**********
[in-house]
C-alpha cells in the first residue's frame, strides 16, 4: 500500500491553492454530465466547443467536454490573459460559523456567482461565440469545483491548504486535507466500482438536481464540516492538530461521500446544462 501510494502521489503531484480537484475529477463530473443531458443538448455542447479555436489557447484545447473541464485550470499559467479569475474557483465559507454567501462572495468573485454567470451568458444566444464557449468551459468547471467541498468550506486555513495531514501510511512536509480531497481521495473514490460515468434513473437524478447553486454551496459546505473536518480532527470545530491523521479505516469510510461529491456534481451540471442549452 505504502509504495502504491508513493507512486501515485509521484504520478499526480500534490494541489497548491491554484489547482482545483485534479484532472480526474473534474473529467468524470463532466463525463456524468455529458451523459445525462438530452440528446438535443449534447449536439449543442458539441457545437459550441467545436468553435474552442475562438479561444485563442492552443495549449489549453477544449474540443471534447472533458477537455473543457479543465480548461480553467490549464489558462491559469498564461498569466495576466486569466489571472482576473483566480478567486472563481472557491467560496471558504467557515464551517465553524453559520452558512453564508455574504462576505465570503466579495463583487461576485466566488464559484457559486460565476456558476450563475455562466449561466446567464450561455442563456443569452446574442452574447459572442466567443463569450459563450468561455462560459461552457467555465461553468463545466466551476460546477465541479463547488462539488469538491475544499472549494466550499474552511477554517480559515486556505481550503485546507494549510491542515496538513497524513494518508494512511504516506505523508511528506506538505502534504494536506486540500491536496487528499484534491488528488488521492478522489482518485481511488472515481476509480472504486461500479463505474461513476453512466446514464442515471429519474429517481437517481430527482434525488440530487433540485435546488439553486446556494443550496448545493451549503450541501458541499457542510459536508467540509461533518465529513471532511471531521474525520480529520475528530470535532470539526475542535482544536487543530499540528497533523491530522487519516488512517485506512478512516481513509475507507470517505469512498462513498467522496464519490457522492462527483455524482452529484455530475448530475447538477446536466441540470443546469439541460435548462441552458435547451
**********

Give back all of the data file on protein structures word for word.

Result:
[in-house]
C-alpha cells in the first residue's frame, strides 16, 4: 500500500491553492454530465466547443467536454490573459460559523456567482461565440469545483491548504486535507466500482438536481464540516492538530461521500446544462 501510494502521489503531484480537484475529477463530473443531458443538448455542447479555436489557447484545447473541464485550470499559467479569475474557483465559507454567501462572495468573485454567470451568458444566444464557449468551459468547471467541498468550506486555513495531514501510511512536509480531497481521495473514490460515468434513473437524478447553486454551496459546505473536518480532527470545530491523521479505516469510510461529491456534481451540471442549452 505504502509504495502504491508513493507512486501515485509521484504520478499526480500534490494541489497548491491554484489547482482545483485534479484532472480526474473534474473529467468524470463532466463525463456524468455529458451523459445525462438530452440528446438535443449534447449536439449543442458539441457545437459550441467545436468553435474552442475562438479561444485563442492552443495549449489549453477544449474540443471534447472533458477537455473543457479543465480548461480553467490549464489558462491559469498564461498569466495576466486569466489571472482576473483566480478567486472563481472557491467560496471558504467557515464551517465553524453559520452558512453564508455574504462576505465570503466579495463583487461576485466566488464559484457559486460565476456558476450563475455562466449561466446567464450561455442563456443569452446574442452574447459572442466567443463569450459563450468561455462560459461552457467555465461553468463545466466551476460546477465541479463547488462539488469538491475544499472549494466550499474552511477554517480559515486556505481550503485546507494549510491542515496538513497524513494518508494512511504516506505523508511528506506538505502534504494536506486540500491536496487528499484534491488528488488521492478522489482518485481511488472515481476509480472504486461500479463505474461513476453512466446514464442515471429519474429517481437517481430527482434525488440530487433540485435546488439553486446556494443550496448545493451549503450541501458541499457542510459536508467540509461533518465529513471532511471531521474525520480529520475528530470535532470539526475542535482544536487543530499540528497533523491530522487519516488512517485506512478512516481513509475507507470517505469512498462513498467522496464519490457522492462527483455524482452529484455530475448530475447538477446536466441540470443546469439541460435548462441552458435547451